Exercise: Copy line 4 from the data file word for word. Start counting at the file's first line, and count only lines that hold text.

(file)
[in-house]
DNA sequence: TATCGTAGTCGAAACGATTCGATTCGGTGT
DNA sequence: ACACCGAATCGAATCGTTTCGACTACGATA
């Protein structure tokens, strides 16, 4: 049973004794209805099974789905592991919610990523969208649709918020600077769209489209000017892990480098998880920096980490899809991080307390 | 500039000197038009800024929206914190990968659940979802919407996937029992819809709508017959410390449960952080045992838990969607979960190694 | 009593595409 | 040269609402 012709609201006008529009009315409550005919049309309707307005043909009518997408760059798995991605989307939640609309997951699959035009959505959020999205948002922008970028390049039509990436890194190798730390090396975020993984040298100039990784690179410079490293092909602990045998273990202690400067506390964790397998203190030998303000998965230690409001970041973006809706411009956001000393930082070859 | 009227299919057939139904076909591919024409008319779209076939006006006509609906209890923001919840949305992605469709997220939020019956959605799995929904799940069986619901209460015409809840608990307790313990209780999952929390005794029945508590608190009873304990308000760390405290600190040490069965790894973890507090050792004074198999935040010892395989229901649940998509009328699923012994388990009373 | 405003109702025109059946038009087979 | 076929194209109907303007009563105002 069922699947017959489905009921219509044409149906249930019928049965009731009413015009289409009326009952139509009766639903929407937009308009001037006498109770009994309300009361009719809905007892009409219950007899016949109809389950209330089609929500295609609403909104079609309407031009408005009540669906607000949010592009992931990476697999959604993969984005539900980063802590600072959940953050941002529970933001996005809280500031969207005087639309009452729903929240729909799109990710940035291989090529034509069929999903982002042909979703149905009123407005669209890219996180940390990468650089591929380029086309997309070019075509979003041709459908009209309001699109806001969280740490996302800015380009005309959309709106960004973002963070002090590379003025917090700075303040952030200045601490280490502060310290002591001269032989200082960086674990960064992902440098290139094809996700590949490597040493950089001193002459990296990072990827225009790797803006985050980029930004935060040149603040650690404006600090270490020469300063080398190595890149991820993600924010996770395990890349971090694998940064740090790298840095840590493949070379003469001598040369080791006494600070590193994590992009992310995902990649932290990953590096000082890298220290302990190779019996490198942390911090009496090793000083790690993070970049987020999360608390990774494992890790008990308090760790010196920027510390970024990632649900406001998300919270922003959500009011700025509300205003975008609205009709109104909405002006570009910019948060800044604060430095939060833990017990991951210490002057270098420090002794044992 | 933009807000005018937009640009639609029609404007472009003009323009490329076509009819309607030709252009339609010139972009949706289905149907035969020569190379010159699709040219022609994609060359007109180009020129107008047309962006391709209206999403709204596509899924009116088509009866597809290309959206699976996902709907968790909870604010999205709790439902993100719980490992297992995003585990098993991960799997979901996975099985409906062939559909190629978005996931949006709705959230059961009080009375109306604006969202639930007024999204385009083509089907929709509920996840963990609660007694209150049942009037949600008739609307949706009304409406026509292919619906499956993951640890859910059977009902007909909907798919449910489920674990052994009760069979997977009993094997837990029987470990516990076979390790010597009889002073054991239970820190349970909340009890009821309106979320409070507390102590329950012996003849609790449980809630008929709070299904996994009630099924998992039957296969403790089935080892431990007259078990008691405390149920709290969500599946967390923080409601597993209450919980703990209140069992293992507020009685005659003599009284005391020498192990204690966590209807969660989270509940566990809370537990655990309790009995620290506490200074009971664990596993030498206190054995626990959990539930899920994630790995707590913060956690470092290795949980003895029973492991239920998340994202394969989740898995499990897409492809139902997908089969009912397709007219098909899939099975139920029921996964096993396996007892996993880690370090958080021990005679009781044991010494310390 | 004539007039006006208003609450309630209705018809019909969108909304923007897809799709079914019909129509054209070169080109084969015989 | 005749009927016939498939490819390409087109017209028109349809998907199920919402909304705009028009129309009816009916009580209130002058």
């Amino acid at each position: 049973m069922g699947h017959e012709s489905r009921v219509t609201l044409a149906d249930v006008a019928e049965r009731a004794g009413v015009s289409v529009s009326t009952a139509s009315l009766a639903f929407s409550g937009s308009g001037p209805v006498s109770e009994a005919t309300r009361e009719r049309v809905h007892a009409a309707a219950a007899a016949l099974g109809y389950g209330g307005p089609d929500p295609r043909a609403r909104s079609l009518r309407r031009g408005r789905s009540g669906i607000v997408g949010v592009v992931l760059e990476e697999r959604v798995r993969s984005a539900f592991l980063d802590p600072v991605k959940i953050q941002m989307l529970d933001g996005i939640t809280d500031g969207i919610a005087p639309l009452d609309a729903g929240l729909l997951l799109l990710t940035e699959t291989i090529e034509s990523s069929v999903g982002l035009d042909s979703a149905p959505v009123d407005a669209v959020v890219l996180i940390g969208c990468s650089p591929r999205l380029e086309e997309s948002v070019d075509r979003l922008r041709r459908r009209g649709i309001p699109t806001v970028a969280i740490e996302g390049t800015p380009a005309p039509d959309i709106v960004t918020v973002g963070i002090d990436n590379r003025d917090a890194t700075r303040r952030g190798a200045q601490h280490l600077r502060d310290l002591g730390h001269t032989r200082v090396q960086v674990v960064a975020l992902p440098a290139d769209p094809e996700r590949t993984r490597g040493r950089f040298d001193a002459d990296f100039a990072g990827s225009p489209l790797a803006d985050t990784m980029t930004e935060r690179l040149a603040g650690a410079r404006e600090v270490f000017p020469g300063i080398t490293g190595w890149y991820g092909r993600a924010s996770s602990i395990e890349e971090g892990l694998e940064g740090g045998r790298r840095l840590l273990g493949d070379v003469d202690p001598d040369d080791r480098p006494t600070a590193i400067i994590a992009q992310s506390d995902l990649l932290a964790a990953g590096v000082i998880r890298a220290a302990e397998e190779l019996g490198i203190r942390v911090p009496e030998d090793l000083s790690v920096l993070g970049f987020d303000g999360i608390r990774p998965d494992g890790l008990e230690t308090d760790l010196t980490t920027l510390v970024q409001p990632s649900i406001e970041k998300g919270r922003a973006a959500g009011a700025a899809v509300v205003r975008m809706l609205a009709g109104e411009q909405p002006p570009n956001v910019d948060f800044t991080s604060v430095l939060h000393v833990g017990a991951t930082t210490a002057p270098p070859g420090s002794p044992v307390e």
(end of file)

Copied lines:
């Protein structure tokens, strides 16, 4: 049973004794209805099974789905592991919610990523969208649709918020600077769209489209000017892990480098998880920096980490899809991080307390 | 500039000197038009800024929206914190990968659940979802919407996937029992819809709508017959410390449960952080045992838990969607979960190694 | 009593595409 | 040269609402 012709609201006008529009009315409550005919049309309707307005043909009518997408760059798995991605989307939640609309997951699959035009959505959020999205948002922008970028390049039509990436890194190798730390090396975020993984040298100039990784690179410079490293092909602990045998273990202690400067506390964790397998203190030998303000998965230690409001970041973006809706411009956001000393930082070859 | 009227299919057939139904076909591919024409008319779209076939006006006509609906209890923001919840949305992605469709997220939020019956959605799995929904799940069986619901209460015409809840608990307790313990209780999952929390005794029945508590608190009873304990308000760390405290600190040490069965790894973890507090050792004074198999935040010892395989229901649940998509009328699923012994388990009373 | 405003109702025109059946038009087979 | 076929194209109907303007009563105002 069922699947017959489905009921219509044409149906249930019928049965009731009413015009289409009326009952139509009766639903929407937009308009001037006498109770009994309300009361009719809905007892009409219950007899016949109809389950209330089609929500295609609403909104079609309407031009408005009540669906607000949010592009992931990476697999959604993969984005539900980063802590600072959940953050941002529970933001996005809280500031969207005087639309009452729903929240729909799109990710940035291989090529034509069929999903982002042909979703149905009123407005669209890219996180940390990468650089591929380029086309997309070019075509979003041709459908009209309001699109806001969280740490996302800015380009005309959309709106960004973002963070002090590379003025917090700075303040952030200045601490280490502060310290002591001269032989200082960086674990960064992902440098290139094809996700590949490597040493950089001193002459990296990072990827225009790797803006985050980029930004935060040149603040650690404006600090270490020469300063080398190595890149991820993600924010996770395990890349971090694998940064740090790298840095840590493949070379003469001598040369080791006494600070590193994590992009992310995902990649932290990953590096000082890298220290302990190779019996490198942390911090009496090793000083790690993070970049987020999360608390990774494992890790008990308090760790010196920027510390970024990632649900406001998300919270922003959500009011700025509300205003975008609205009709109104909405002006570009910019948060800044604060430095939060833990017990991951210490002057270098420090002794044992 | 933009807000005018937009640009639609029609404007472009003009323009490329076509009819309607030709252009339609010139972009949706289905149907035969020569190379010159699709040219022609994609060359007109180009020129107008047309962006391709209206999403709204596509899924009116088509009866597809290309959206699976996902709907968790909870604010999205709790439902993100719980490992297992995003585990098993991960799997979901996975099985409906062939559909190629978005996931949006709705959230059961009080009375109306604006969202639930007024999204385009083509089907929709509920996840963990609660007694209150049942009037949600008739609307949706009304409406026509292919619906499956993951640890859910059977009902007909909907798919449910489920674990052994009760069979997977009993094997837990029987470990516990076979390790010597009889002073054991239970820190349970909340009890009821309106979320409070507390102590329950012996003849609790449980809630008929709070299904996994009630099924998992039957296969403790089935080892431990007259078990008691405390149920709290969500599946967390923080409601597993209450919980703990209140069992293992507020009685005659003599009284005391020498192990204690966590209807969660989270509940566990809370537990655990309790009995620290506490200074009971664990596993030498206190054995626990959990539930899920994630790995707590913060956690470092290795949980003895029973492991239920998340994202394969989740898995499990897409492809139902997908089969009912397709007219098909899939099975139920029921996964096993396996007892996993880690370090958080021990005679009781044991010494310390 | 004539007039006006208003609450309630209705018809019909969108909304923007897809799709079914019909129509054209070169080109084969015989 | 005749009927016939498939490819390409087109017209028109349809998907199920919402909304705009028009129309009816009916009580209130002058």